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Posts Tagged ‘Citigroup’

Dodd-Frank Bill Failure

Posted by Steve Markowitz on July 28, 2012

During the late summer of 2008, the financial markets were unraveling.  Lehman Brothers failed, which precipitated general panic in the markets and the potential failure of other large financial institutions.  When the panic hit jumbo worldwide insurer AIG based out of New York, the government blinked with an over hundred billion dollar bailout.  This bailout was justified with the logic that should AIG fail, it would wreck havoc on the entire world’ s financial markets.  Thus, we had the concept of “too big to fail”.

It is impossible in hindsight to determine if AIG were allowed to fail we would have had the threatened financial Armageddon.  However, it is inarguable that the AIG bailout, as well as that of other firms, benefited some individuals and corporations at the expense of others.  Since the bailouts, we have had the weakest recovery from a recession of modern times.  It is likely that the bailouts and ongoing poor shape of the economy are connected.

The panic and financial markets’ turmoil played huge roles in the election of Barack Obama to the presidency, as well as giving Democrats large majorities in both houses of Congress.  With the mandate, Democrats set out to implement changes in our financial system that would purportedly eliminate future financial crisis.  The result was the infamous Dodd–Frank Bill with far-reaching implications to the financial world.

Ex-Citigroup CEO, Sandy Weil, was responsible for making Citigroup a large mega bank through mergers and acquisitions.  This week Weil came out against allowing these large banks to continue in their current state and recommended that they be broken up, separating their brokerage businesses from regular commercial banking functions.  In explaining his position Weil indicated that this back to the future approach would eliminate future risk to taxpayers of bailouts since no bank would be then too big to fail.

After Sandy Weil went public with his position, CNBC reporter Maria Bartiromo interviewed Congressman Barney Frank, Democrat from Massachusetts who was one of the co-authors of the Dodd-Frank Bill.  She correctly raised weaknesses of the Bill including the fact that more than two years after its passage, important rules relating to the Bill are yet to be written.  Instead of addressing the Bartiromo’s questions, Frank became defensive and obnoxious, as evidenced in the video.

Barney Frank is the same Congressman that refused to place more controls on Fannie Mae and Freddie Mac during the bubble years.  He was famously quoted then saying that these government-backed corporations were financially solid and needed no further government oversight.  After the bubble popped these corporations needed billions in taxpayer bailouts and will likely require more.  Add to this Frank’s performance in the video below and it is easy to understand why Washington’s interference in the economy typically makes bad situations worse.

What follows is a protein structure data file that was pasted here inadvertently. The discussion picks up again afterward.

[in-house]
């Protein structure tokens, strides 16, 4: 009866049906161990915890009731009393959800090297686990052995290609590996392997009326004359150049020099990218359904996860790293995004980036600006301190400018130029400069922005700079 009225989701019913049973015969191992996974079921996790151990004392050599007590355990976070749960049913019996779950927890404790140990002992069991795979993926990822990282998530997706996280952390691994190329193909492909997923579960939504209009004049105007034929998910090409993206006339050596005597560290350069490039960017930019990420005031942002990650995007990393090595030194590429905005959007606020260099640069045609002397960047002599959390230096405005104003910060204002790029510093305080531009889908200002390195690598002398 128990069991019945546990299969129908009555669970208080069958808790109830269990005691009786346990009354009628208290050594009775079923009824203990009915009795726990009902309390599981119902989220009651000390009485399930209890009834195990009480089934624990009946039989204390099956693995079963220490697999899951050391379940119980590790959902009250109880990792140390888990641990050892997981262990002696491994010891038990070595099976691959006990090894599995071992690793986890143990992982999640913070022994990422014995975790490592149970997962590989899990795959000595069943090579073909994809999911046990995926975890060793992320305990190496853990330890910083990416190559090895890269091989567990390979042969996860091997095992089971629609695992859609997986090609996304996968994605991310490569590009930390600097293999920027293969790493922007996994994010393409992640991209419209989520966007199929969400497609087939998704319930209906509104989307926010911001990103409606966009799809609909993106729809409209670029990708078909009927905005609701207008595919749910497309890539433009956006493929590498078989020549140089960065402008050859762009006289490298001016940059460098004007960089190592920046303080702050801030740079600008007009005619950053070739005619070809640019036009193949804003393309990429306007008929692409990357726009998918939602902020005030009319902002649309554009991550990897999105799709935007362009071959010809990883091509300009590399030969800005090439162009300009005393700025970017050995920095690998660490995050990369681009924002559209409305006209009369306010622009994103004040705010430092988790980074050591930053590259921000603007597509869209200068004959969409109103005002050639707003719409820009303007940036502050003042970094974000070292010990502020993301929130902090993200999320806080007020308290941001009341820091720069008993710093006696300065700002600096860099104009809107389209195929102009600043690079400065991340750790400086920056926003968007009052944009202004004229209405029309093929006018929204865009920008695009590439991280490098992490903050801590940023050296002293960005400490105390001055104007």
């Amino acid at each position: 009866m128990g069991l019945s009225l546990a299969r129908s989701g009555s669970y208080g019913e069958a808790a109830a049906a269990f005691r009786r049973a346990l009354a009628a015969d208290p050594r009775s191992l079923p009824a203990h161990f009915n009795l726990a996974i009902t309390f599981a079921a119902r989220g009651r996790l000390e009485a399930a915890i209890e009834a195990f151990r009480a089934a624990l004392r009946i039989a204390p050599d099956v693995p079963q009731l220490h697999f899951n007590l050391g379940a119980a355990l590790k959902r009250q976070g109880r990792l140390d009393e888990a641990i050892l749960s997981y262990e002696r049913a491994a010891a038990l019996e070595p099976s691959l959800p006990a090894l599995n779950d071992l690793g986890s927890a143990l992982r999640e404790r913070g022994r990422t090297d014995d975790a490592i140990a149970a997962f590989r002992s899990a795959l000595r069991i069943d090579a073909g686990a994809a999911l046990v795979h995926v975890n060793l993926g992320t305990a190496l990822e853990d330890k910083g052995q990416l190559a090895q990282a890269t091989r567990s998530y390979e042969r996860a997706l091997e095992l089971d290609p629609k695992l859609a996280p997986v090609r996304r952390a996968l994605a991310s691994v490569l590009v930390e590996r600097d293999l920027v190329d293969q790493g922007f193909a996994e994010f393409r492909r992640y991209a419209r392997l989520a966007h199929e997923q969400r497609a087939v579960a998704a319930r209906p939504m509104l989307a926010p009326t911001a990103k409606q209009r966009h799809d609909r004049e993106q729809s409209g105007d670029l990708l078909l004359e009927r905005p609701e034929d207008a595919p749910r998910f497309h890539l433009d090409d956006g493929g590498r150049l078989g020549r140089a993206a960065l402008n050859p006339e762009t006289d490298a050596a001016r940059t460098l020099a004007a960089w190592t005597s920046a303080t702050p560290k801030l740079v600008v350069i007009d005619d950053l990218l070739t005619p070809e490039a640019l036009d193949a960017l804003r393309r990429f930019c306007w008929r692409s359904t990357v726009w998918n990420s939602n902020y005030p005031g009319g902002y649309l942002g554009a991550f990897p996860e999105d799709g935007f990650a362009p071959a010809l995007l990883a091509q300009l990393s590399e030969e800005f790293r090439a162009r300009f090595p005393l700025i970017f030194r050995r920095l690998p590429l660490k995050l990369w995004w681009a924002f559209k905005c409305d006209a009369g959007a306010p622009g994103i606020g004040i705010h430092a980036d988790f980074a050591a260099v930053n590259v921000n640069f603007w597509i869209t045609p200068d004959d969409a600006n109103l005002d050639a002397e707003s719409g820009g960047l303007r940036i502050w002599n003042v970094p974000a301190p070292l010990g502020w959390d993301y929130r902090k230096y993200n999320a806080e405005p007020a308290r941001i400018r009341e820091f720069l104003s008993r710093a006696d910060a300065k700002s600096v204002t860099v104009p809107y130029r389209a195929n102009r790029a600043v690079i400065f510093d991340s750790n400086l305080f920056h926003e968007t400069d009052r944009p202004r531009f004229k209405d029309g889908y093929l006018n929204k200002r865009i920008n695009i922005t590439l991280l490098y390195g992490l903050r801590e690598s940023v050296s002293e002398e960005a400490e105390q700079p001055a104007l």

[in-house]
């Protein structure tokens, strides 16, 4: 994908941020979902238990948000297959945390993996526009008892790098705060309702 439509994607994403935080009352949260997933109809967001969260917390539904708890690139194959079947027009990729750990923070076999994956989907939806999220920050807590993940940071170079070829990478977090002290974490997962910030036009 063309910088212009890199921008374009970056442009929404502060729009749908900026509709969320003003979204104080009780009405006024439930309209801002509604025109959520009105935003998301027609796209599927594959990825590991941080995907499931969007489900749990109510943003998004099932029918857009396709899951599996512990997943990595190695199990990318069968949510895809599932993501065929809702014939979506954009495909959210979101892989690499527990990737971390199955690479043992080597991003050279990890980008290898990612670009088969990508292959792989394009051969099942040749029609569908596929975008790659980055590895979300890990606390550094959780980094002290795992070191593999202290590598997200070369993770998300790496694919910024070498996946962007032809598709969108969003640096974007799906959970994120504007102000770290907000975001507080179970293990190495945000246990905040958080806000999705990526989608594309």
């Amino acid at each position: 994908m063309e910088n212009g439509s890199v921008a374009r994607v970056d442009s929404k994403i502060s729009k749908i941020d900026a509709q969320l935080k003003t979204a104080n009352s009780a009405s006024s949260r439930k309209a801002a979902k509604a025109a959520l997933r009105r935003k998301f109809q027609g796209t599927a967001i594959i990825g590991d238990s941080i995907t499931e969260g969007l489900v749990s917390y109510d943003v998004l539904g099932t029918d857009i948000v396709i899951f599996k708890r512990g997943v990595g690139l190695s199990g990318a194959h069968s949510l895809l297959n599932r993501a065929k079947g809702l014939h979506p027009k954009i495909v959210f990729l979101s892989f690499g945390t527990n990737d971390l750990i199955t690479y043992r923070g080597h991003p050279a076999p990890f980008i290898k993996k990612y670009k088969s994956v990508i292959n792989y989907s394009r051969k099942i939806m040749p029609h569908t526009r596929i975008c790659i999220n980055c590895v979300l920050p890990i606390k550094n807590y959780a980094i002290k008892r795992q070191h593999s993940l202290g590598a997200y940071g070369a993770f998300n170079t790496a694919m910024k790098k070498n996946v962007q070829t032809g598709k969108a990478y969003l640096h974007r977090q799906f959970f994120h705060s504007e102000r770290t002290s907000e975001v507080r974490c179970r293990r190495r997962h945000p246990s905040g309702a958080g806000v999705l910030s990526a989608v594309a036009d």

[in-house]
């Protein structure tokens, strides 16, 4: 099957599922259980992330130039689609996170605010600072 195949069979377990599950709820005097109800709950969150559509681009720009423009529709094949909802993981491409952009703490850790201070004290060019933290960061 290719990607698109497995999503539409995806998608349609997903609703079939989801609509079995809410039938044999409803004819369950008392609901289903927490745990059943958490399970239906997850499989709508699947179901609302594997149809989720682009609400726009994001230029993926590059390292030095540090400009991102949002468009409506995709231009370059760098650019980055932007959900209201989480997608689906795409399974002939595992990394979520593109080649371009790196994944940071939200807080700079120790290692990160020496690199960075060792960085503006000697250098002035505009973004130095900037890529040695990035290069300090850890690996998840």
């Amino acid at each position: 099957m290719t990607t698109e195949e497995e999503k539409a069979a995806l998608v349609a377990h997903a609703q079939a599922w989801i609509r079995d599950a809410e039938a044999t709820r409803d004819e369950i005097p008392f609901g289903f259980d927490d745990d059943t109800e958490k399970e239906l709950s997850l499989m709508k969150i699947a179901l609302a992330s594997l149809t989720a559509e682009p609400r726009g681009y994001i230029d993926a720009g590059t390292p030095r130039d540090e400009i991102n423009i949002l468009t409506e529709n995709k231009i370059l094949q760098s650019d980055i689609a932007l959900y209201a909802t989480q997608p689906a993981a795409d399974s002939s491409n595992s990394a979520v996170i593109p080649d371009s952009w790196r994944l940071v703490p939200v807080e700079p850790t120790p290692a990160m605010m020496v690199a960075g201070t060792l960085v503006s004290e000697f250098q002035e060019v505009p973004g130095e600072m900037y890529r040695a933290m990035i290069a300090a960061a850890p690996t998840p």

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Posted in Banks, Barney Frank | Tagged: , , , , , , , | Leave a Comment »

Moody’s Cuts 15 Banks’ Ratings

Posted by Steve Markowitz on June 21, 2012

This morning’s financial news from Europe included an item that Spanish banks would require nearly $80 billion (US) to shore up their capital bases.  However, that was just the start of a bad day that saw the Dow Jones Industrial Average have its largest one-day drop of the year, 250 points.

After US equities markets closed, the news got worse with Moody’s Investors Service issuing downgrades to 15 large banks credit ratings with the largest hits being taken by giants Citigroup and Bank of America.  The two notch downgrade to these banks place then just two levels above the junk category.  In addition, Moody’s downgraded to a lesser extent the ratings of 13 other banks including Morgan Stanley, JPMorgan Chase, Goldman Sachs, Credit Suisse, Deutsche Bank, UBS, HSBC, Barclays, BNP Paribas, Credit Agricole, Societe Generale, Royal Bank of Canada, and Royal Bank of Scotland.  In other words, Moody’s is expressing concerns about a large portion of the West’s banking system.